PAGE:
Horse&Hound has rounded up some of the most, erm, creative showjumps out there. Would you be up for giving any of them a go? More leg needed, we think. [16 of the spookiest showjumping fences — would your horse go near any of these?]
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“This is your world. Shape it or someone else will.” ( quote from Gary Lew) Artwork by me: @annethomsen888 And all for the fabulous @view.halloo Please remember to vote. It’s a right, it’s a duty. #equestriansport #equestrianart #coursedesign #horsesjumping #horses #design
We love Anne Thomsen‘s whimsical equestrian illustrations, which marry old-school picture-book charm with all the nuance of a life lived in the barn. But we really, REALLY love this little masterpiece, which reminds us all to make use of our democratic privileges (and work on rollback turns, too).
What I’m Listening To: I’d be lying if I said I didn’t LIVE for an embarrassing anecdote. Other people’s, my own, it doesn’t matter — if it combines the magical elements of a full-body laugh with a toe-curling bit of cringe, I’m in. So I was delighted to see that the latest instalment of the COTH podcast covers just that — juicy little bits of head-in-hands embarrassment from some of your favourite riders. Delish.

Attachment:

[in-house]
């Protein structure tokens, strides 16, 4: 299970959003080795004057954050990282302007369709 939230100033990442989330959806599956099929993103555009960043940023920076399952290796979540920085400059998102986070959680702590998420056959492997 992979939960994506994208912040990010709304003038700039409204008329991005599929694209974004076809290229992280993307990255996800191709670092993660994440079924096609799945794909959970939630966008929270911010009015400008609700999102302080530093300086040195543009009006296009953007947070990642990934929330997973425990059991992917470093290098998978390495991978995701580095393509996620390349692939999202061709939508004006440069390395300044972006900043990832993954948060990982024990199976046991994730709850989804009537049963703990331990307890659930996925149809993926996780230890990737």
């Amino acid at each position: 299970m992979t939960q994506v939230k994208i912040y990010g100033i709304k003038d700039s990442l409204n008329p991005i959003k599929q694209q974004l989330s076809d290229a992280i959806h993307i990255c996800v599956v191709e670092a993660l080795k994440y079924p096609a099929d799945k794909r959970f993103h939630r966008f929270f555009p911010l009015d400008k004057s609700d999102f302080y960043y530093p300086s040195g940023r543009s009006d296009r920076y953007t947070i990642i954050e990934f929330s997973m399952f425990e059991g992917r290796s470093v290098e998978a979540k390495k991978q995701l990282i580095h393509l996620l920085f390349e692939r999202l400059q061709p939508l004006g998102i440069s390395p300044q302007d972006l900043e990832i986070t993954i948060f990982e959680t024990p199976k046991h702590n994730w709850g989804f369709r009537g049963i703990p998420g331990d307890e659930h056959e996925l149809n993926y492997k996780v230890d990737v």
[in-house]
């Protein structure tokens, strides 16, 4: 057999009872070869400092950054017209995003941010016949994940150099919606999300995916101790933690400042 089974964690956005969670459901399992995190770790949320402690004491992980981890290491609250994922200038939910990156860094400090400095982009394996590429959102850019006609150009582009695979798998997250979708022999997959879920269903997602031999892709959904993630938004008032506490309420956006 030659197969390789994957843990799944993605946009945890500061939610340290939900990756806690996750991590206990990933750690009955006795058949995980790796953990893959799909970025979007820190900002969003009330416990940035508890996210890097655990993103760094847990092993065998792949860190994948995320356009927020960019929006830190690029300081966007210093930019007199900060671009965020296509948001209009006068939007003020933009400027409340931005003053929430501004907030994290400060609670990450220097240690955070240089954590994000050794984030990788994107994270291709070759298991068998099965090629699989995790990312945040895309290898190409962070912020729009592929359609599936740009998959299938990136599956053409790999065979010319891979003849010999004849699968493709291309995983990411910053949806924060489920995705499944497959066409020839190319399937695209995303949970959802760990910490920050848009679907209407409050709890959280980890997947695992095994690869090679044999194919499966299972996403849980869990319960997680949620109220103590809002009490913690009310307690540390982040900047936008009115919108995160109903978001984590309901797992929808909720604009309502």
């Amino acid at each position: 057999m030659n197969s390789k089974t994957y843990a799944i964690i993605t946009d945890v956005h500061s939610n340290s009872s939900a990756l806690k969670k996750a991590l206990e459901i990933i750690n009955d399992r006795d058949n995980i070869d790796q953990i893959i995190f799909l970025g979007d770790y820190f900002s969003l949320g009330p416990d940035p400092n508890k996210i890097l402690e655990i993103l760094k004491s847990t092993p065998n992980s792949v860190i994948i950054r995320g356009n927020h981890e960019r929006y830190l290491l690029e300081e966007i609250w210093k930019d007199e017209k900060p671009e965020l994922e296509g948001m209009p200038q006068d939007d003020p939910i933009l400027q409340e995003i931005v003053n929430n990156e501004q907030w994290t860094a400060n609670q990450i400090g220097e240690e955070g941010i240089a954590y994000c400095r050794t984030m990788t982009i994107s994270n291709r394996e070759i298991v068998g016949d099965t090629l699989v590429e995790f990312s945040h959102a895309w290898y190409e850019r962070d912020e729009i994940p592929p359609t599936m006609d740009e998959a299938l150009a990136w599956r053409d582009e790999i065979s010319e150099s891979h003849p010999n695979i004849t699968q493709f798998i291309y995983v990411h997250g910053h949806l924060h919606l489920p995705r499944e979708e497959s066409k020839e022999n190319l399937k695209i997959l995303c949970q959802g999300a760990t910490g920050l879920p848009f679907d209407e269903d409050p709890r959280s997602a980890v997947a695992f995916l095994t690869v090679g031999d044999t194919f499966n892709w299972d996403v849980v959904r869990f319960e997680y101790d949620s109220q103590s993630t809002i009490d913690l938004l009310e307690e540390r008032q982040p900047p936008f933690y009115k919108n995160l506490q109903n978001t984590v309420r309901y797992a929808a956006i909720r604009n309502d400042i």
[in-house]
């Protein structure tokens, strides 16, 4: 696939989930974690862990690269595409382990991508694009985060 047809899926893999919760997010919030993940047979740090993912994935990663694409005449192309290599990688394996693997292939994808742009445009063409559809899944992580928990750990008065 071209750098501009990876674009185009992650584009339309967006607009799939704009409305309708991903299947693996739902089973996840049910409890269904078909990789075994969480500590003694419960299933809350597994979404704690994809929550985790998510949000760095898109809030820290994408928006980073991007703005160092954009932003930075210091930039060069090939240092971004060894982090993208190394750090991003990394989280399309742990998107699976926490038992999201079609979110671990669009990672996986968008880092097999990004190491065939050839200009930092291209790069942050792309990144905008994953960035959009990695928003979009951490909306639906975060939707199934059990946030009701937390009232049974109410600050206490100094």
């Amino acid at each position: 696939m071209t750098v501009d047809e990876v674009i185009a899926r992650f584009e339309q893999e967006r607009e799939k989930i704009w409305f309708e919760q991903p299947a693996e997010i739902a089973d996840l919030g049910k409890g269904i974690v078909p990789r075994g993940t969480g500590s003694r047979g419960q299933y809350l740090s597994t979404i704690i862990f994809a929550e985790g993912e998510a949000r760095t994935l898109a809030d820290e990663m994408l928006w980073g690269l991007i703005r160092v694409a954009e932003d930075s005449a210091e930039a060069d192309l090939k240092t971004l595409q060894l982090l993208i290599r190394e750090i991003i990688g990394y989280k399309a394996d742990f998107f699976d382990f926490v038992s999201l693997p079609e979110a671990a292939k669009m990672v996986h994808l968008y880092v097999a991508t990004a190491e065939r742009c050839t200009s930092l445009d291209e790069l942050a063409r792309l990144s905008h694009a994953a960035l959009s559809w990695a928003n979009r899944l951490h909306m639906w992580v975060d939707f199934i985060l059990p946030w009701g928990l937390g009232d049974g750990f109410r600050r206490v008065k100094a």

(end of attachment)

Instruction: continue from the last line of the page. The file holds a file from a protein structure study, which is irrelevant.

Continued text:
Donation Station: 2020 has truly been the year of the social media challenge, and here’s one for a great cause. Brooke is one of the world’s foremost equine welfare charities, working tirelessly to improve the lot of working horse, ponies, mules and donkeys around the world by providing education, outreach and vital veterinary services. You can do your part to help this week by taking part in HACK5. The premise is simple: tack up and head out for a five-mile ride, donate a fiver here, and tag five friends to challenge them to do the same. Giddy up!
Monday Video from Fleeceworks:
Sometimes, you just need to dive into one of my favourite classic videos — like this one, in which eventers and jockeys swap jobs around monster tracks at Gatcombe and Aintree. You wouldn’t see these sort of shenanigans these days, that’s for sure!